Atmel has a range of wireless transceivers for Wi-Fi and lower-power standards, and has recently expanded its presence in the sector by making company acquisitions and partnerships. Late 2012, it announced a collaboration with Redpine Signals to provide ultra-low-power 802.11n Wi-Fi capability for AVR and ARM®-based MCUs. Engineers can implement 802.11n Wi-Fi to all Atmel AVR and ARM-based MCUs using Redpine Signals' modules. System engineers for Atmel AVR XMEGA and AVR UC3 MCU families and Atmel SAM3 and SAM9 ARM-based MCU families can now integrate Wi-Fi capability for a variety of embedded systems in building automation, metering, digital audio, and medical applications. Atmel customers can add 802.11a/b/g/n Wi-Fi connectivity with fully-certified solutions and integrated TCP/IP stack, which are optimized for Atmel MCUs such as the AVR® XMEGA™ and AVR UC3 MCUs, SAM3 ARM-based MCUs, and SAM9 ARM-based MCUs.
More recently, Atmel moved to expand its position in ultra-low-power Wi-Fi by acquiring Ozmo, a source of ultra-low-power Wi-Fi solutions that will expand Atmel’s wireless offerings for smart, connected devices, including devices targeted to the “Internet of Things". Added to Atmel’s wireless portfolio, Ozmo brings "Wi-Fi Direct" certified technologies that will accelerate seamless communication and connectivity across wireless personal area networks (WPANs). Designed for consumer electronics products requiring smaller form factors and longer battery life, including gaming peripherals, HD audio speakers, portable audio headsets, digital thermostats, appliances, and CE remotes, these Wi-Fi products and technology offer developers ultra-low-power, cost-effective solutions for connecting fixed and portable peripheral devices with Wi-Fi platforms.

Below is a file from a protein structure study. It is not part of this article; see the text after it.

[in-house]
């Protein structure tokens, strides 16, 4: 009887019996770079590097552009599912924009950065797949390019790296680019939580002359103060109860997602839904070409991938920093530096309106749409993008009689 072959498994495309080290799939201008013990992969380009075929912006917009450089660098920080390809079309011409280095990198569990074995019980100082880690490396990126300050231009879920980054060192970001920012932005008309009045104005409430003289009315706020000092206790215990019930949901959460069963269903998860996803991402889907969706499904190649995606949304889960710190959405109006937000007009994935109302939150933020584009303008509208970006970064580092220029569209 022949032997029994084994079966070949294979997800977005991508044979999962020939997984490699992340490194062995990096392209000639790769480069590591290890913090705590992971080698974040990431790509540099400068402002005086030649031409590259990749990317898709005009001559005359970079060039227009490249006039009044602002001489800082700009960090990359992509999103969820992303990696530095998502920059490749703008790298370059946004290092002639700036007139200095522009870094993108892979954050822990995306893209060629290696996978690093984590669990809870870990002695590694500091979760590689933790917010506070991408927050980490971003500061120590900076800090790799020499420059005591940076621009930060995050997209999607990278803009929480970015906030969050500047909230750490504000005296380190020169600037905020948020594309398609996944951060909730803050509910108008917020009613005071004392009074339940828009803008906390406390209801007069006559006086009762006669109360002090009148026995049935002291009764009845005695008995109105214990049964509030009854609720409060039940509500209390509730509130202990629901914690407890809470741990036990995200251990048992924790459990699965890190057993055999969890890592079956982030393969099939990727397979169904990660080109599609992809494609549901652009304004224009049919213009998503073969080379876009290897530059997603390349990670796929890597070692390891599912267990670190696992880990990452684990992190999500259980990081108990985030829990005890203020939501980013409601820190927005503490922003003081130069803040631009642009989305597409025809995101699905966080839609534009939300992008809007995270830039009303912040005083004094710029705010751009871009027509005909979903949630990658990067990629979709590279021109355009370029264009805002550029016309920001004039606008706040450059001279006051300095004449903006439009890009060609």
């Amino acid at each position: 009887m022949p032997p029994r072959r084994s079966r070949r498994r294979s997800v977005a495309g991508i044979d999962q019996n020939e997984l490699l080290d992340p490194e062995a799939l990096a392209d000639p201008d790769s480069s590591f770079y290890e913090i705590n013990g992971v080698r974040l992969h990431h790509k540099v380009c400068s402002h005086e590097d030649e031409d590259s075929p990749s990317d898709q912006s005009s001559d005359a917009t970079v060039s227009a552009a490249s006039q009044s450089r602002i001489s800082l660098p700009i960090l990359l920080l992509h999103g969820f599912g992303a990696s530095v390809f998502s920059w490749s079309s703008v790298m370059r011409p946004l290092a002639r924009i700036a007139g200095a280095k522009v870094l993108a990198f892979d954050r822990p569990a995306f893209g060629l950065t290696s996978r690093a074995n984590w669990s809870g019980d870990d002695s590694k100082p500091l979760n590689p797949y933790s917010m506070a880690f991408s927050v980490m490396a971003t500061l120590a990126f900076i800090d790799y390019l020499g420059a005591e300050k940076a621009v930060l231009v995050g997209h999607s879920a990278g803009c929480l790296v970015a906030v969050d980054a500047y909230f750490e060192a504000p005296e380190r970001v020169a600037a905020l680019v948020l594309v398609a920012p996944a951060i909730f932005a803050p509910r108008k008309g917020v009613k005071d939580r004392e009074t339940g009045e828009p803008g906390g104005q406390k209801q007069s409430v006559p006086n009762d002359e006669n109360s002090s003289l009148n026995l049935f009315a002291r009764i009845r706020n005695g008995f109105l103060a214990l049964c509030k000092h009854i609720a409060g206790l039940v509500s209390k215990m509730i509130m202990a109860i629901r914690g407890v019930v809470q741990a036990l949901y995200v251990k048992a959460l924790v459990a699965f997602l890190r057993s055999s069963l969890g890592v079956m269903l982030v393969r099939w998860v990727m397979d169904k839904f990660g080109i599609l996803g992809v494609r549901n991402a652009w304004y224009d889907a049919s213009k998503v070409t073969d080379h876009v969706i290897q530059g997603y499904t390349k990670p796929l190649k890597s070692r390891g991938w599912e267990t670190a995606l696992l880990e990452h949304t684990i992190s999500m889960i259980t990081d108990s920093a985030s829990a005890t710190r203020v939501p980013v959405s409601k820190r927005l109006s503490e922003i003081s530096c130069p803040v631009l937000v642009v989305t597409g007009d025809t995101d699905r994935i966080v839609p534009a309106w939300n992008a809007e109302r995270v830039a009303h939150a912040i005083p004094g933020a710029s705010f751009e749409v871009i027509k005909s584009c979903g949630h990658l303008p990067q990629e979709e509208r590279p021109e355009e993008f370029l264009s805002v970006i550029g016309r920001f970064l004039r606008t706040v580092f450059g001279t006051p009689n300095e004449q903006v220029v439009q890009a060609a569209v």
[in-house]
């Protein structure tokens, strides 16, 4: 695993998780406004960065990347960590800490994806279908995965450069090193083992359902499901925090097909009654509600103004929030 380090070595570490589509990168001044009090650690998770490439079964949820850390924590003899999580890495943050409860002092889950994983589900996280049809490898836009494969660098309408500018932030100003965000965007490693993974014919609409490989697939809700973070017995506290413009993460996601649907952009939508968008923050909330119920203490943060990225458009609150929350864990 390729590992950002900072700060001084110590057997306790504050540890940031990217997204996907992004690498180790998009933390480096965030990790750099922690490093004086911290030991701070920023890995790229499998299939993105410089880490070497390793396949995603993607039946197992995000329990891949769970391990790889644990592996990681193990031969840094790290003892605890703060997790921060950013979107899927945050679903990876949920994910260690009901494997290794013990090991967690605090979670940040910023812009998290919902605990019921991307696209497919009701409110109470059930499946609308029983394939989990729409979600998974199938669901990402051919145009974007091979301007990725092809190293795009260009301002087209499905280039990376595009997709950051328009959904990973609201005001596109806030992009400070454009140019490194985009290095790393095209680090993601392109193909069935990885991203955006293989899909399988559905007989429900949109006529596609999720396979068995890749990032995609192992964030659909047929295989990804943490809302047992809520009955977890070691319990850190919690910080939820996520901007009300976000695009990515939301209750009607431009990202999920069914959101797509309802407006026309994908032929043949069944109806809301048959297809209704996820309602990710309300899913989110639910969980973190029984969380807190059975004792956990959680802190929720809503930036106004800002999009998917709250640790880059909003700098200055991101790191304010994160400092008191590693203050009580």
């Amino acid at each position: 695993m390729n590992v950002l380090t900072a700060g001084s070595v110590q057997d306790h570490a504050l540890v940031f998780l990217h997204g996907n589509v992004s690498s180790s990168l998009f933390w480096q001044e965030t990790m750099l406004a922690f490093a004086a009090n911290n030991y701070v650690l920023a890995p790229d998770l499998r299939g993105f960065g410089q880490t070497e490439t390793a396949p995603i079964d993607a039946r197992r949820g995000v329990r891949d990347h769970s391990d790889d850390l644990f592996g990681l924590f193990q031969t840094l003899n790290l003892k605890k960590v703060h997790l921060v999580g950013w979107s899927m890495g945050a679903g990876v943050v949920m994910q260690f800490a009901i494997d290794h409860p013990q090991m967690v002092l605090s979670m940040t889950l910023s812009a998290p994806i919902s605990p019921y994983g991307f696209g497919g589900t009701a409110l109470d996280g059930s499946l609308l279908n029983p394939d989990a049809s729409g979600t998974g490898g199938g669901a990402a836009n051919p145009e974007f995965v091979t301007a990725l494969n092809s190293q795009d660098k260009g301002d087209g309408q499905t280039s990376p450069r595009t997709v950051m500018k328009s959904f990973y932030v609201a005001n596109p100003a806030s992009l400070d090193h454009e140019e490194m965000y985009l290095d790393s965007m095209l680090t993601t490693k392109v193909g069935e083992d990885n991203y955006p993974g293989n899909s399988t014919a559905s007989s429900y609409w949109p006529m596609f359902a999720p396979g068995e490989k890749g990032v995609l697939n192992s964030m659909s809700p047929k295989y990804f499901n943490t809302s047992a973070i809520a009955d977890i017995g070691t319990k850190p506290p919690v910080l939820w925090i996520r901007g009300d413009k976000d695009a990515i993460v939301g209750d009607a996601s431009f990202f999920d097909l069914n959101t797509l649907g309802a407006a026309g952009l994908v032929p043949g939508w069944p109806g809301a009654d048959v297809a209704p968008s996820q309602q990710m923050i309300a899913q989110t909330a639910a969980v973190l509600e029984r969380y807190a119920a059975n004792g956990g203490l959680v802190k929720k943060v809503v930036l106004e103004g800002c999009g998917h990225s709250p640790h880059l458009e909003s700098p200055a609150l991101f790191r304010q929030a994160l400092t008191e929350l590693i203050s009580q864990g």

Atmel's existing range includes single-chip Wi-Fi solutions that allow battery-powered devices such as remote controls, cordless mouse/keyboard products, and headsets/speakers, to communicate directly with many Wi-Fi-enabled devices. In this way, a host product's existing Wi-Fi device can provide concurrent WLAN and WPAN functions. This convergence delivers cost savings for systems developers and solves integration and coexistence problems associated with legacy WPAN approaches like Bluetooth and proprietary technologies. Parts such as the AT86RF232 RF transceiver, a high-performance RF-CMOS 2.4 GHz transceiver for 802.15.4, ZigBee, RF4CE, 6LoPAN and other ISM-band applications, have a receive sensitivity of -100 dBm and programmable power output of -17 to +3 dBm. It uses a maximum of 13.8 mA in transmit, and shuts down to a sleep-mode current of 0.4 µA. It includes logic to buffer data traffic and is reached via a serial bus, and it hosts hardware assistance for the IEEE 802.15.4-2011 specification.
Silicon Labs in the sub-GHz